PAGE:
Bicerin Coffee: The Taste of Turin

What is Bicerin Coffee and how was it invented?

To understand the origins of Bicerin coffee, we must first travel to Turin, Italy in the year, 1763. A man by the name of Guiseppe Dentis opens a small coffee shop along the cobblestone streets of the Piazza della Consolata, just across from the Santuario della Consolata. The Santuario della Consolata is a basilica located at the heart of Turin, serving the many Roman Catholics of the city, a large portion of whom partake in the religious observation of Lent (this will be important later on). 

With Guiseppe Dentis’ coffee shop ready to open for business, all he needed to do was think of a name. Sitting down on the wooden bench of his coffee shop, he picked up a small glass and whispered the word, Bicerin. Thus in a eureka-like moment, Giuseppe had come up with an elegantly beautiful name for his coffee shop, Caffé al Bicerin

Though the coffee shop itself had been founded, the drink which would make it iconic had yet to be created. However, it would not take long before those at Caffé al Bicerin would concoct the delicious drink. Inspired by the drink, the bavareisa, those at the Caffé al Bicerin would innovate on the drink by separating the coffee from the chocolate and milk rather than mixing them all together. 

At first, the Caffé al Bicerin would serve the espresso, milk, and chocolate in three different glasses but towards the start of the nineteenth century, they began to pour the drink into one glass. With this change, the Caffé al Bicerin provided three different varieties of the drink: pur e fiur (similar to a cappuccino), pur e barba (coffee and chocolate), and n poc ‘d tut (a little bit of everything). The n poc ‘d tut would go on to become the most popular variety of the three drinks, and would soon take on the name of the small glass which it was served in, Bicerin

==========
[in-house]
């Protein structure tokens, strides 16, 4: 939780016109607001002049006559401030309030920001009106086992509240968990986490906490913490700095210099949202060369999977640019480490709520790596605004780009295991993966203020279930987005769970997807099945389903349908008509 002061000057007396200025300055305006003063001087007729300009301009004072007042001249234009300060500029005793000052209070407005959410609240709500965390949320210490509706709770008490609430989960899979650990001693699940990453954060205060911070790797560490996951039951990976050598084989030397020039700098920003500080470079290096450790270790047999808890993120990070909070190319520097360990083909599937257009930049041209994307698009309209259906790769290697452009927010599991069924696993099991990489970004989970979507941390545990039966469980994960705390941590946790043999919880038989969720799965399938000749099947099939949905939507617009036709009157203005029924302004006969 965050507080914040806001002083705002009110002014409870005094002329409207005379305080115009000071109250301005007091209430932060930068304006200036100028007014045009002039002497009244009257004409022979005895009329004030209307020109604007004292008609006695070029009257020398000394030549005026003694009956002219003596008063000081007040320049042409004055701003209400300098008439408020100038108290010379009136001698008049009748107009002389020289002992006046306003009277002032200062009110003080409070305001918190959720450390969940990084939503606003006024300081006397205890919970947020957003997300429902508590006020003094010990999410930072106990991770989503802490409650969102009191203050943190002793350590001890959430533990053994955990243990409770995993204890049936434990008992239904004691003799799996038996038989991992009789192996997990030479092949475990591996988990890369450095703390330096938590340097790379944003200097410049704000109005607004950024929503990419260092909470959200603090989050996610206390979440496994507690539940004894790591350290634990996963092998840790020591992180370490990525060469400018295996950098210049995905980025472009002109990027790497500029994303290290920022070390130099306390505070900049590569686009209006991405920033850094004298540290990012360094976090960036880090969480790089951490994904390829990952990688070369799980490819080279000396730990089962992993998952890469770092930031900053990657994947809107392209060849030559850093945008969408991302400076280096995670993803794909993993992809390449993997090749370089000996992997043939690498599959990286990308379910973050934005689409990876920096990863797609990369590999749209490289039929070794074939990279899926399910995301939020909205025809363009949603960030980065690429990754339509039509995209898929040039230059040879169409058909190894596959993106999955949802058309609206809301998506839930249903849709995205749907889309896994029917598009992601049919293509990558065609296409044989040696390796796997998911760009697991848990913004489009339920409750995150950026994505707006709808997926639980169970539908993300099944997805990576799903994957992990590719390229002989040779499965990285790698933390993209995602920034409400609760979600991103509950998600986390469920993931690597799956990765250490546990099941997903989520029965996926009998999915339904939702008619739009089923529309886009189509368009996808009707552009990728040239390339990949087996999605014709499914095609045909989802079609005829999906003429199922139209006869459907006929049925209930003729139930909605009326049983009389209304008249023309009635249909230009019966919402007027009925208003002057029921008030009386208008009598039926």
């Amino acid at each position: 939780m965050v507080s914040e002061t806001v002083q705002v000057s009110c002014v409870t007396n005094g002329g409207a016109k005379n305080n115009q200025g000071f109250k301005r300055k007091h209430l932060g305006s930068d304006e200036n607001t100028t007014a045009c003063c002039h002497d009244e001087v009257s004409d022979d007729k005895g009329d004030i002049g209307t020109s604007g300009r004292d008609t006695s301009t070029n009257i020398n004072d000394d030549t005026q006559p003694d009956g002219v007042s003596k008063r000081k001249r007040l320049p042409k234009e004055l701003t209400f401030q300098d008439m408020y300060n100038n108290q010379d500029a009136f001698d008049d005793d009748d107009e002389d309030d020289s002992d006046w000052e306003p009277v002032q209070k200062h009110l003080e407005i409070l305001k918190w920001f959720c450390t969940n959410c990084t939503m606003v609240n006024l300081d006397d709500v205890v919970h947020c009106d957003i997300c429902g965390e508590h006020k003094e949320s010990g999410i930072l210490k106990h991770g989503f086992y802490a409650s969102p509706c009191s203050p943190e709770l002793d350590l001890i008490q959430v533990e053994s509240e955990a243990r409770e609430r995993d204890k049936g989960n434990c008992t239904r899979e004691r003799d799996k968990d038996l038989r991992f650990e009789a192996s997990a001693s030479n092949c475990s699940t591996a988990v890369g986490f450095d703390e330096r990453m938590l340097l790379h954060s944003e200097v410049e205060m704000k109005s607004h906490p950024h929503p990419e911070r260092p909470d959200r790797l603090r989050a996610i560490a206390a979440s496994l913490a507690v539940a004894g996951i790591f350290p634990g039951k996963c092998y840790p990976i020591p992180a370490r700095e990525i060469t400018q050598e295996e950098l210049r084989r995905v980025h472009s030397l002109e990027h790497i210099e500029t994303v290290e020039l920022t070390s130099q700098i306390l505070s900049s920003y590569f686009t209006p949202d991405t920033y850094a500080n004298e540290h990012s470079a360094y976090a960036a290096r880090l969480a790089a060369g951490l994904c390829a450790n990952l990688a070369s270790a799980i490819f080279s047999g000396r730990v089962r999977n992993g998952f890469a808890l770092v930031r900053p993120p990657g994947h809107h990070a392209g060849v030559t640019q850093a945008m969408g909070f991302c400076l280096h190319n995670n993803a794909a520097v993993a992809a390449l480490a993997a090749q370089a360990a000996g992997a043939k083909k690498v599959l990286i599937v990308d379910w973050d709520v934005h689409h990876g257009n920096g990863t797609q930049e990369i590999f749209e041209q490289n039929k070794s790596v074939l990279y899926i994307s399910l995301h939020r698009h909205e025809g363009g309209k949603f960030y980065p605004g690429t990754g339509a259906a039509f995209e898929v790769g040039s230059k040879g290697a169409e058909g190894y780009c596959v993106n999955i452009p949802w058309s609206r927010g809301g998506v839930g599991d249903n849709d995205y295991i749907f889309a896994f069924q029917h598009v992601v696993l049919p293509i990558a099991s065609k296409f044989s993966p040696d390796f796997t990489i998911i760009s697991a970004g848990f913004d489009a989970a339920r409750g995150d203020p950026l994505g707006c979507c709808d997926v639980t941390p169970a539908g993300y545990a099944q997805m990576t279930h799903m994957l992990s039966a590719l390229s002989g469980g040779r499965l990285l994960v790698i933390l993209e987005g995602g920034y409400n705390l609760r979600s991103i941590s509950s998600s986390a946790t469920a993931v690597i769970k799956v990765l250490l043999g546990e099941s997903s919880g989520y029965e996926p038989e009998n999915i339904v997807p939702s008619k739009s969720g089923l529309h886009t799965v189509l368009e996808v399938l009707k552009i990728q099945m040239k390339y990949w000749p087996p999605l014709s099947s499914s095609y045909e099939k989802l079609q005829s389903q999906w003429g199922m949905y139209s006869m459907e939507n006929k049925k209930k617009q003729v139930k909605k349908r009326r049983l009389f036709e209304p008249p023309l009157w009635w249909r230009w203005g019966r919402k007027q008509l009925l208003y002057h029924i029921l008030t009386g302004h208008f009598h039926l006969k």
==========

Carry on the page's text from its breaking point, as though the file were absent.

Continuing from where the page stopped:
As time went on, the drink would only gain more popularity within the city of Turin, and soon even found itself being a favorite amongst faithful Catholics who could drink the hot chocolate drink during Lent as it was not considered to be food. The drink is now considered to be a symbol of Turin and was also partly responsible for the inspiration of the chocolatey mocha coffee

A Bicerin Coffee Recipe

The following recipe is courtesy of Eataly

In order to make yourself two servings of Bicerin, you will first need the following ingredients: 

  • 1 cup heavy whipping cream, chilled
  • 2 tablespoons of confectioners sugar
  • 1 cup whole milk
  • 3 oz bittersweet dark chocolate
  • 2 shots of hot espresso

Take your 1 cup of heavy whipping cream and your 2 tablespoons of confectioners sugar and mix them using a hand mixer for one minute. 

Afterward, take your 1 cup of whole milk and pour it into a saucepan, heating it up to a simmer. While simmering, add your 3 oz of bittersweet dark chocolate. With low heat, begin to whisk the milk and chocolate together until the mixture begins to thicken. 

After the drinking chocolate and whipped cream are prepared, brew 2 shots of hot espresso the way you like. 

Now using a see-through glass, pour the drinking chocolate as the first layer, followed by the shot of espresso as the second, and finally the whipped cream as the third layer. In order to ensure the three layers are maintained, use the back of a spoon whilst pouring your shot of espresso. 

Now, knowing the history of the Bicerin—as well as how to make the drink—sit down and enjoy your own glass of Bicerin. Bon appetit!  

Ishfar Munir
Ishfar Munir is a Business and Computer Science Double Degree student at Wilfrid Laurier. His journey into the world of coffee only begun recently, but he has already begun to fall in love with the delicious drink. In his free time, he likes to watch basketball games, write songs, and read the New Yorker.


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